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Yet it’s also very much in line with Raimi’s ability to empathize with even the most lost souls in all his movies, a part of the director’s toolbox that’s supported by Michael Waldron’s zigzagging yet heartfelt script. Two storylines sit at the center of the madness: the unworkable and out-of-reach love affair between Stephen Strange (Benedict Cumberbatch) and Christine Palmer (Rachel McAdams) and, more importantly, the obsessive quest of Wanda Maximoff (Elizabeth Olsen) to find her children somewhere out there in the multiverse… children that her fraying mind refuses to believe don’t actually exist.
It’s Wanda’s search for her two sons, directly following up the events of 2021’s WandaVision TV series, that makes it fortuitous when she crosses paths with America Chavez (Xochitl Gomez), a young woman who seems to be the only person in existence with the ability to travel between universes. But America’s power is also exceedingly dangerous to the existence of any universe through which she passes, forcing Strange, Sorcerer Supreme Wong (Benedict Wong), and Wanda to face some hard, strange choices as they realize the fate of all the realities is at stake.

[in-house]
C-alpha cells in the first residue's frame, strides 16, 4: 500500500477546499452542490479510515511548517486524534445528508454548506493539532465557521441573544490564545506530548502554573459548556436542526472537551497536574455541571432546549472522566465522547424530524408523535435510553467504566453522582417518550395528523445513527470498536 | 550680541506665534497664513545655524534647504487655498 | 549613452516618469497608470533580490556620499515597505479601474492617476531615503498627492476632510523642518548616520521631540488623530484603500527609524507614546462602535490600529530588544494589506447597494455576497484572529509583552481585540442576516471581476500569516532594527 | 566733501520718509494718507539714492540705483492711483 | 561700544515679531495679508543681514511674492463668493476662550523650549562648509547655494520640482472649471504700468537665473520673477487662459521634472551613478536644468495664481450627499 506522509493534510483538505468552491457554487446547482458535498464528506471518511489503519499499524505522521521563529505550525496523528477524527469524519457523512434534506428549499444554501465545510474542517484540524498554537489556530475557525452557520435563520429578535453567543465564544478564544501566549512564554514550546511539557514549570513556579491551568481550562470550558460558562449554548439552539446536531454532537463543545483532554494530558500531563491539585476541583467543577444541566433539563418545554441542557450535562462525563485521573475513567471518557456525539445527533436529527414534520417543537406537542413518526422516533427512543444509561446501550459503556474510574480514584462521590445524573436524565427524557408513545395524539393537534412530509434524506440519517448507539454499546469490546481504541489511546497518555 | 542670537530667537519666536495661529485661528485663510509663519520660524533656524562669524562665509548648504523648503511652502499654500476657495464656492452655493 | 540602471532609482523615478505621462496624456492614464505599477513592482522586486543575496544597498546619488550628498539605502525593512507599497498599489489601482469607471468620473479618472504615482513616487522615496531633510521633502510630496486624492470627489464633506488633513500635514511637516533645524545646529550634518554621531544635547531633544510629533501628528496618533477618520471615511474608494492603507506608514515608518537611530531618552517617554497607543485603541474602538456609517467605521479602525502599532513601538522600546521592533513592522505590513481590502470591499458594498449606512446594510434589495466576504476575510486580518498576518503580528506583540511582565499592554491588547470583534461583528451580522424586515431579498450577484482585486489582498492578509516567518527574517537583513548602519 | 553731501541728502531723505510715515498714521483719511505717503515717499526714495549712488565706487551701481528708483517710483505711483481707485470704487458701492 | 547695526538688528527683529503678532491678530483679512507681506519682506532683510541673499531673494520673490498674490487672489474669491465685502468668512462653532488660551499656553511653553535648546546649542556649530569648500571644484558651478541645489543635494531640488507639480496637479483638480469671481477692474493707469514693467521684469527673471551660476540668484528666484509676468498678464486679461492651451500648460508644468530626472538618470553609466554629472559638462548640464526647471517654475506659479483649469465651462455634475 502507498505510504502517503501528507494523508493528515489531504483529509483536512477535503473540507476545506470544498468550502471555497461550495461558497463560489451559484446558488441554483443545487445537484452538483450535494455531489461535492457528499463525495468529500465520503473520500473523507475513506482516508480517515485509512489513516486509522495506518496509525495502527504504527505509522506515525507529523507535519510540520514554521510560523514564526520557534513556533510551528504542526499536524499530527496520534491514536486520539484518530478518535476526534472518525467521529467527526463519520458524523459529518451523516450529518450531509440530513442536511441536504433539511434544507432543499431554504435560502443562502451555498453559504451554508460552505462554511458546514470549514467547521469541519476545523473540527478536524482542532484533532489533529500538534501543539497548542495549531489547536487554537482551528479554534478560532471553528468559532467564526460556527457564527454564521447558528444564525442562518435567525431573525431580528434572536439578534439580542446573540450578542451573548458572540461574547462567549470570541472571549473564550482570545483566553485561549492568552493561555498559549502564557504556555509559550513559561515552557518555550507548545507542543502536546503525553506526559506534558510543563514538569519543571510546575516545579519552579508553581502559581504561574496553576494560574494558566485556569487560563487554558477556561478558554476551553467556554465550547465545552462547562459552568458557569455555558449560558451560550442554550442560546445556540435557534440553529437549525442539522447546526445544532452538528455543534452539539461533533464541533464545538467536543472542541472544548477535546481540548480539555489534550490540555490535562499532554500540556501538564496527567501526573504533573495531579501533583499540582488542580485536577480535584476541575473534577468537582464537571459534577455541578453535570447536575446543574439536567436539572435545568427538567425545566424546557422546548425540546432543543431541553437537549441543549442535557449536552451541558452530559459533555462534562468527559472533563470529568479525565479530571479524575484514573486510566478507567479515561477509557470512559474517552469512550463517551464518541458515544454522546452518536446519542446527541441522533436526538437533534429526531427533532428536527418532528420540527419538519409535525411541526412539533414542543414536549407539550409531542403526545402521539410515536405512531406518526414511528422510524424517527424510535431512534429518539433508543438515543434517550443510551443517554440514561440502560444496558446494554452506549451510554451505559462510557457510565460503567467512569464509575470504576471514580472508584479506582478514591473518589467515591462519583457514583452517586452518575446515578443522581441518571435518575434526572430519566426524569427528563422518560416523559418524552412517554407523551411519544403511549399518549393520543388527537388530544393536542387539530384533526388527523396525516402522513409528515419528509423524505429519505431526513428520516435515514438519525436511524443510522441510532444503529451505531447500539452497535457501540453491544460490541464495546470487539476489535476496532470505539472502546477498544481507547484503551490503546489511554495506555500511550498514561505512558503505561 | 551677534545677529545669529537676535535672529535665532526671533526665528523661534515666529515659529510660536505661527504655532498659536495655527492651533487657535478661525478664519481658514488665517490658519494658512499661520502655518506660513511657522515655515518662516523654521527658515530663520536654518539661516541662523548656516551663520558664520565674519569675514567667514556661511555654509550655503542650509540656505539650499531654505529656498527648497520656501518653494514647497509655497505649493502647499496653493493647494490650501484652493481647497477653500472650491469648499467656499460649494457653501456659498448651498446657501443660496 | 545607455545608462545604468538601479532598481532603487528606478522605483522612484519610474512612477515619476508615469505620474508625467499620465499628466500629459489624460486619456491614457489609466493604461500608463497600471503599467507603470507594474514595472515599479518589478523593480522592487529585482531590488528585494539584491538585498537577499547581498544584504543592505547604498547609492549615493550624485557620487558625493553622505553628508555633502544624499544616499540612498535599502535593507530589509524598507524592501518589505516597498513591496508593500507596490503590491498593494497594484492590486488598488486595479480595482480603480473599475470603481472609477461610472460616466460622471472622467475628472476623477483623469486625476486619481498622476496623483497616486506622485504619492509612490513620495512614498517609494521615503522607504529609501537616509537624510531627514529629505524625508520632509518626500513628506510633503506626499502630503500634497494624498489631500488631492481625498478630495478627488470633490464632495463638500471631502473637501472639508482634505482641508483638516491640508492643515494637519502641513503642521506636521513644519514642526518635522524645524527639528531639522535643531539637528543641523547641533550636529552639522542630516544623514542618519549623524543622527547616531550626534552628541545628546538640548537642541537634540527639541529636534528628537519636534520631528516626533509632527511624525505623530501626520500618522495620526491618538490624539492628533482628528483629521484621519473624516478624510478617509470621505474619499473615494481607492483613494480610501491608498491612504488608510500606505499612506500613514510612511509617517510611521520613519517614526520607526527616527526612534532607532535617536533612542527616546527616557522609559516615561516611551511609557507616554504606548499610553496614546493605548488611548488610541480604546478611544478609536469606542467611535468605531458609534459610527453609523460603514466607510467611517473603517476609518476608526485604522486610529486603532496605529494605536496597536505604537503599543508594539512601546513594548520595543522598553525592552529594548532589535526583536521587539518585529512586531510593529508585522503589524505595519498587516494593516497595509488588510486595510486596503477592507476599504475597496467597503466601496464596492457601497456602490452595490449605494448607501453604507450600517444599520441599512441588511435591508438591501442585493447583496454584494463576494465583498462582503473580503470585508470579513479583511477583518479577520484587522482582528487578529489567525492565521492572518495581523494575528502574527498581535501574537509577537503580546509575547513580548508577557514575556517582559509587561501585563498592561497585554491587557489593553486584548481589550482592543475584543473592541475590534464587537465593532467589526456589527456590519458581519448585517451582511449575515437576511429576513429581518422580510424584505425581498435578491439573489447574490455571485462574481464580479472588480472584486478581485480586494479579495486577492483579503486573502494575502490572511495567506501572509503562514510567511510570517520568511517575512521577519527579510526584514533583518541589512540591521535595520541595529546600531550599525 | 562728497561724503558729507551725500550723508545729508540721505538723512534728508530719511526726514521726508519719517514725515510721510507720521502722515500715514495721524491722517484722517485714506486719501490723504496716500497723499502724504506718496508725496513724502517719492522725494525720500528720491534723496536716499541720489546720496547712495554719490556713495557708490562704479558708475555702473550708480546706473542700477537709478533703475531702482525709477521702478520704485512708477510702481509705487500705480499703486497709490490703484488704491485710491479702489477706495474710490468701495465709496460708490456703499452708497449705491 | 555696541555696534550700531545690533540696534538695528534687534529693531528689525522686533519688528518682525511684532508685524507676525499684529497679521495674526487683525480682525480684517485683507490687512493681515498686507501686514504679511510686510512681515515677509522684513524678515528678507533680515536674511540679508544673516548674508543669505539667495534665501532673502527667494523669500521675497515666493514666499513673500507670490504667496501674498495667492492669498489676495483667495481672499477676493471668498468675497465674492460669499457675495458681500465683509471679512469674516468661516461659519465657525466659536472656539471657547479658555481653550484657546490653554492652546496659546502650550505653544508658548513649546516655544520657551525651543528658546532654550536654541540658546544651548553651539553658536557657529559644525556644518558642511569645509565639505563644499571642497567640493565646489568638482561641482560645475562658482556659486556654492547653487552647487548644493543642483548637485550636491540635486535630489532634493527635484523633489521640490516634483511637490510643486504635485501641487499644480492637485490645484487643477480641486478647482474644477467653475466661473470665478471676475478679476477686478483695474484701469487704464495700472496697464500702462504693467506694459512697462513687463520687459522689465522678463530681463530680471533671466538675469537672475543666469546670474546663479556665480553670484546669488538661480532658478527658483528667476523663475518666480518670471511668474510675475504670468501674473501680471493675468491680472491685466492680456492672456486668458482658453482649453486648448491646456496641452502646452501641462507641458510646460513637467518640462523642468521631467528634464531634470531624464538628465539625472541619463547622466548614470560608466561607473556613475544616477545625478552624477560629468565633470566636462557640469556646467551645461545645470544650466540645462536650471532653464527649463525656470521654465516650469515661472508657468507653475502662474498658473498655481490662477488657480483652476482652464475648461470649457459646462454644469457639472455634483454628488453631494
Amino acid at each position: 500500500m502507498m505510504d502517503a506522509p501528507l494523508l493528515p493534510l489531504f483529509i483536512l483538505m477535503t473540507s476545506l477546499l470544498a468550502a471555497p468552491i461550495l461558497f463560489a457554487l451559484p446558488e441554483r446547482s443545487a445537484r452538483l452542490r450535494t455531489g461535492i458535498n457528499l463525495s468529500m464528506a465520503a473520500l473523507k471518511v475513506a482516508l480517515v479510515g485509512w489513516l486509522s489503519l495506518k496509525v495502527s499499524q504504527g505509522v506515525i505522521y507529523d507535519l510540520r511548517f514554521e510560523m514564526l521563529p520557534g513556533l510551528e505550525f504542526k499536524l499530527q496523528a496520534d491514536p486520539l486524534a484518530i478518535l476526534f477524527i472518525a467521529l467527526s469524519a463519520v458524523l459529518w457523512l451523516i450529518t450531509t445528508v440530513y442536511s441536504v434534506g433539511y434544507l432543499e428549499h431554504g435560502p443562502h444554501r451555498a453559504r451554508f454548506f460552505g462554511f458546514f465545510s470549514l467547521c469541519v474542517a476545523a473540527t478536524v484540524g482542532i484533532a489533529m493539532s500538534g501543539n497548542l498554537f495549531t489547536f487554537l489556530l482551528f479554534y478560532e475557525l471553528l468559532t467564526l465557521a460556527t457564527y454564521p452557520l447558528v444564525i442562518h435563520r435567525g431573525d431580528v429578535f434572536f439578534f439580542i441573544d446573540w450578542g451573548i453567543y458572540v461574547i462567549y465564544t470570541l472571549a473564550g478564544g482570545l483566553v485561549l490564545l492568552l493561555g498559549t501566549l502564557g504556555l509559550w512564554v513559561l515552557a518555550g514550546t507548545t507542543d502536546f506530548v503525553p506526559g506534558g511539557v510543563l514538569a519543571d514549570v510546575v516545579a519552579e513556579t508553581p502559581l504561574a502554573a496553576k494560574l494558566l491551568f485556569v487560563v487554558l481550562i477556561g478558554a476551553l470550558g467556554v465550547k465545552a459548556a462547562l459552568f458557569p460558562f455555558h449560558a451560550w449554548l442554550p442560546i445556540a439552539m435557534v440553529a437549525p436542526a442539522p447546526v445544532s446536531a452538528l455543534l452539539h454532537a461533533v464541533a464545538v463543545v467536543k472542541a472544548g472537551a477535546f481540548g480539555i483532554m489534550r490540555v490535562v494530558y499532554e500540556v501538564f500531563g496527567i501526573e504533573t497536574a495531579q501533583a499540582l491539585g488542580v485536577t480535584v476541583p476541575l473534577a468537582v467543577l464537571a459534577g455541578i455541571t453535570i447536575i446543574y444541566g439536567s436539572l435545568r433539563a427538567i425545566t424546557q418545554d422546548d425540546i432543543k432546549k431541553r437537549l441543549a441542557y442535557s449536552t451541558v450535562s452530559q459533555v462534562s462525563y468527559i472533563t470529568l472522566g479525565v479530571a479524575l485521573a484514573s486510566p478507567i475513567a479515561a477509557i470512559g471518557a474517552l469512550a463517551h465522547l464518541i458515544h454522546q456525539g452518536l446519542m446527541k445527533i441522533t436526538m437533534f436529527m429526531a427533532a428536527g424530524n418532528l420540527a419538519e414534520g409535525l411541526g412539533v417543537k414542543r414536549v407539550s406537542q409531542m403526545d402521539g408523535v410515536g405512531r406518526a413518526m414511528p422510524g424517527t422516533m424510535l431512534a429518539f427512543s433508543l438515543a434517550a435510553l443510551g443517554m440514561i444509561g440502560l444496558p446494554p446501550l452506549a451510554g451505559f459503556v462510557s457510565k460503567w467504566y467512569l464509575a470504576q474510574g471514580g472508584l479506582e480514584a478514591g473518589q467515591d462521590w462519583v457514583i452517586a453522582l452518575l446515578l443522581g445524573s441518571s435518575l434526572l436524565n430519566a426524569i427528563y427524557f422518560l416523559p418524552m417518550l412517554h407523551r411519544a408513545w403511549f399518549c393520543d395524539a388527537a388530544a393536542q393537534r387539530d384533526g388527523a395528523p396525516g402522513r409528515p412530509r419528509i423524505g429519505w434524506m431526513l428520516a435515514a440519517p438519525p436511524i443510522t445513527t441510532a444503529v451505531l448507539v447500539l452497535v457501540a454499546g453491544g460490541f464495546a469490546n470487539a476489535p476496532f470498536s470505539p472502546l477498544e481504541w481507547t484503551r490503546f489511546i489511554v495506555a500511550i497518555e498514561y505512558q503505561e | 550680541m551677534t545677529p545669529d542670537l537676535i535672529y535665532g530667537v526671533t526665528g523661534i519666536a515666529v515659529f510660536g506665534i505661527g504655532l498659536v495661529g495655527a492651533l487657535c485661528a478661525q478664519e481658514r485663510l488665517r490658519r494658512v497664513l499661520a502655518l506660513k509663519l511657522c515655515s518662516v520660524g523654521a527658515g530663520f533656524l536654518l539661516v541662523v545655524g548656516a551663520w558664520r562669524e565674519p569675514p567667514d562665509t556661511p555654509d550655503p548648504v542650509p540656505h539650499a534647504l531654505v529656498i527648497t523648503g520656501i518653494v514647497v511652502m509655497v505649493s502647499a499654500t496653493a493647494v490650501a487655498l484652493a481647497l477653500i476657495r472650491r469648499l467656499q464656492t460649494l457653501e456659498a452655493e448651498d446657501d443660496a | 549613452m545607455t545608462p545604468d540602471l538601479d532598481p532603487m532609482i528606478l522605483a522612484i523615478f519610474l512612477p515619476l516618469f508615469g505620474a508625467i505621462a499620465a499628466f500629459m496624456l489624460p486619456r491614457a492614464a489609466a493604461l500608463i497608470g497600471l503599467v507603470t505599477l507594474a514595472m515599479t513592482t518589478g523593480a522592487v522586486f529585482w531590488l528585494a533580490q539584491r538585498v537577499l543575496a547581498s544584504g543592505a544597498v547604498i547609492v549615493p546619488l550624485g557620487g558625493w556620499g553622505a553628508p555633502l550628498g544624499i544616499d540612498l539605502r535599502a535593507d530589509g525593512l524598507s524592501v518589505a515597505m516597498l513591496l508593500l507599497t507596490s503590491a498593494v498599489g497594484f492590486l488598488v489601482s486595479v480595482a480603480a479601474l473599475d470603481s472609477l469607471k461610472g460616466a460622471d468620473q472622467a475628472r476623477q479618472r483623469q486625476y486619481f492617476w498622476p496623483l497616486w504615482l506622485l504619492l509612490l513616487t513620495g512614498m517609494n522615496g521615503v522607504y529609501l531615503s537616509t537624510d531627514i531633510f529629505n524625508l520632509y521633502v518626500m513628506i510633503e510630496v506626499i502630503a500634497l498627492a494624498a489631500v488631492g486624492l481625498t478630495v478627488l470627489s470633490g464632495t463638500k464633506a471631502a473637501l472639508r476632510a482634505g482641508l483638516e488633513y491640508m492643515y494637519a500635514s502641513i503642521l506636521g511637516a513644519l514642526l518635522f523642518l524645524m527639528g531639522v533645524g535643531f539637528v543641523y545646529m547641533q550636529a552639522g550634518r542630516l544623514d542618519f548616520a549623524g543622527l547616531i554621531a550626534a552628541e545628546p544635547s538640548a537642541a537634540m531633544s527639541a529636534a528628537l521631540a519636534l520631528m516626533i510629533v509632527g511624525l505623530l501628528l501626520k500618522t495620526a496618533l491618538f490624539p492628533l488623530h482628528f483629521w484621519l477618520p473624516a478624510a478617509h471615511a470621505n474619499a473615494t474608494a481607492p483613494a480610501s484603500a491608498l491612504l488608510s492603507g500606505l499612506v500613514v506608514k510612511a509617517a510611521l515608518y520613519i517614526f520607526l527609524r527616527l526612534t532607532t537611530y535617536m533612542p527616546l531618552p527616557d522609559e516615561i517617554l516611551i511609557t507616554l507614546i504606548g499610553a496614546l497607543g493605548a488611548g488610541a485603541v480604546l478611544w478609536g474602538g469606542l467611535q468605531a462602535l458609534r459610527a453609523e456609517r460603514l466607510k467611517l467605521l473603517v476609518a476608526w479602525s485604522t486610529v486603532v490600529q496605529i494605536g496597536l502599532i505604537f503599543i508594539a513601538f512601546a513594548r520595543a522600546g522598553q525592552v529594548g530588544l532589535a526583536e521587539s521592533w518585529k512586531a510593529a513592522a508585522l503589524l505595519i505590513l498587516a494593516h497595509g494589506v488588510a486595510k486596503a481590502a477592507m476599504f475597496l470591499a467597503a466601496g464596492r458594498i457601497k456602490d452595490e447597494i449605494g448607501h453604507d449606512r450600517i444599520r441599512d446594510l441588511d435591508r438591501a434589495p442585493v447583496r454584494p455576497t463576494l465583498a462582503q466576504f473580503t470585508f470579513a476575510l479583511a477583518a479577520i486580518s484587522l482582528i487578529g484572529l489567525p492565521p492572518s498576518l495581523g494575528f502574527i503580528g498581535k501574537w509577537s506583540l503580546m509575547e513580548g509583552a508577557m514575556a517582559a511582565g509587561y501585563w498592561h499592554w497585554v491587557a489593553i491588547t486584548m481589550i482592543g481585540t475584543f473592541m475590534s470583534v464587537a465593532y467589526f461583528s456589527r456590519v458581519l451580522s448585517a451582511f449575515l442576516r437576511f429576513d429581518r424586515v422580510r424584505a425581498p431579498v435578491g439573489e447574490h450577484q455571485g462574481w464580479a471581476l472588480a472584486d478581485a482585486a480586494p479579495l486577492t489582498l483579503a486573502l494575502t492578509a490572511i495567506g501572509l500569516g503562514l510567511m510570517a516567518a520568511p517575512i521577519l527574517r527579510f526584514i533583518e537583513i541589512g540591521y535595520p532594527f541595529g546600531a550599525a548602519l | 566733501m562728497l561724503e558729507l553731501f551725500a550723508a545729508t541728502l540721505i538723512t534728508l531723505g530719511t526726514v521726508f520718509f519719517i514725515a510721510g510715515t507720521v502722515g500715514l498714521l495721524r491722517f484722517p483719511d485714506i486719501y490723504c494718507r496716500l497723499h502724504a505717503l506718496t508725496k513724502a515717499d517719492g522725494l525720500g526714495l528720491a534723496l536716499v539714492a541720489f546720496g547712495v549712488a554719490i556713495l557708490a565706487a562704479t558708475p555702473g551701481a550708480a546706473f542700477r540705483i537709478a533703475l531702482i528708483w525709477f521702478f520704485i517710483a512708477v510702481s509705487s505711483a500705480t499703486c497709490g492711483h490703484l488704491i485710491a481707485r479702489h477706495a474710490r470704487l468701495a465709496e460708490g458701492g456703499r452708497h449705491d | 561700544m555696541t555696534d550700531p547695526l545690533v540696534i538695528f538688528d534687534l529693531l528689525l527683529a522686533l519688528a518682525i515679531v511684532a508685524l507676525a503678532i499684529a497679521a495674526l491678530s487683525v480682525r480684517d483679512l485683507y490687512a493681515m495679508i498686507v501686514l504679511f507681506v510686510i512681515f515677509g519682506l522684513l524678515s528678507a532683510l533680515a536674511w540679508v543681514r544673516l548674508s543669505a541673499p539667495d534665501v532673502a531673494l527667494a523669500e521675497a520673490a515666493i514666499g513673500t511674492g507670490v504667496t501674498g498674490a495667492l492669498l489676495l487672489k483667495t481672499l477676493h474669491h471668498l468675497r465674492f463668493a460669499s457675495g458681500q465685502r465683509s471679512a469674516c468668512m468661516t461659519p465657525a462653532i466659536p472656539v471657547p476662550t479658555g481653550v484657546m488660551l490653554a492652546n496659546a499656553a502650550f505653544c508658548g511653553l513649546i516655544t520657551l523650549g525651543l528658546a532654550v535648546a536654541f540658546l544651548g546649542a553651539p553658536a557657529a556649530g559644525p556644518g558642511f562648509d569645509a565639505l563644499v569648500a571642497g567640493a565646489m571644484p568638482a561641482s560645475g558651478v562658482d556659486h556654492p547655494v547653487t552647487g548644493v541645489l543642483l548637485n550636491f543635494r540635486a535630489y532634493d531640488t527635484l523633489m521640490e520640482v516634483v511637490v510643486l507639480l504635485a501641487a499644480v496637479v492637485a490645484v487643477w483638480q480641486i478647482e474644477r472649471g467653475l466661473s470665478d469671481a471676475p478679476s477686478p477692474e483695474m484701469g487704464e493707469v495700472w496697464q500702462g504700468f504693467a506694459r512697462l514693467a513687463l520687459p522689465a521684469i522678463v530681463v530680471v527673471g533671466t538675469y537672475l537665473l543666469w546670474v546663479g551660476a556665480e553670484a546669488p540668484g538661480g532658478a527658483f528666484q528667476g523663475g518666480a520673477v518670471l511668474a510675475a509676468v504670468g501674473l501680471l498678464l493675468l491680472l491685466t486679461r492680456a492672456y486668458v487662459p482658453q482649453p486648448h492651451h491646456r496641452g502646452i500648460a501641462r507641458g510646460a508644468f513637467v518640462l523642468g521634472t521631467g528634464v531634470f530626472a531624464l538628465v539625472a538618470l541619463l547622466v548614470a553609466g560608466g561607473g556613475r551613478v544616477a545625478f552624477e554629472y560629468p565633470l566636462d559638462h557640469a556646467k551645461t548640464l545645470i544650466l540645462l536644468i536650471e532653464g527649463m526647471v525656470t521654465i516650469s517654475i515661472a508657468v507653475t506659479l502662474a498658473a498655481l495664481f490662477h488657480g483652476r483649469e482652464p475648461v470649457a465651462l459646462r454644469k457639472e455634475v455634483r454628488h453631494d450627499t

We won’t reveal much more than that, but Multiverse of Madness rolls out its narrative in fits and starts, and Raimi’s headlong, head-spinning approach to storytelling occasionally leads the director to get in his own way. Reflecting its own title, Multiverse of Madness has a frantic, on-the-edge-of-losing-control feel that sends it careening toward its next set-piece while the rest of us catch up. Sometimes the movie forcefully stops for an exposition dump that’s jarring, but Raimi’s tilting, whirling camera quickly dashes off again to the next tableau.
It’s one of those tableaux, in which Doctor Strange is introduced to the famed Marvel Comics tribunal known as the Illuminati, that will make a number of heads in the audience explode. There is fan service here aplenty, some of it already hinted at and some unexpected (drawing astonished gasps from members of the audience at our screening).
It’s also a moment that feels like it’s right out of the comics, and if anything, Raimi leans hard into comic book imagery, even more so than in any of his three Spider-Man movies. In fact, Multiverse of Madness might be the most outright comic book-y film in the entire MCU to date, not an easy task in a film series based on more than six decades of the damn things. But whereas earlier MCU installments might have held back or spoon-fed their more bizarre elements, Multiverse of Madness throws it all against the wall in often messy yet gloriously bizarre fashion.
Cumberbatch has grown increasingly comfortable in Strange’s cloak with each of his now six live-action appearances in the MCU, and he’s ably assisted by Wong, who throws off a lot of his previous “funny sidekick” vibe in favor of a more substantial presence. McAdams, reduced to little more than a stand-in in the original 2016 Doctor Strange origin story, is also given more to do. Gomez, who’s got appealing screen presence and fits the part, is too often reduced to the role of exposition machine in the course of the film’s events, and her performance suffers for it.
Source: Den of Geek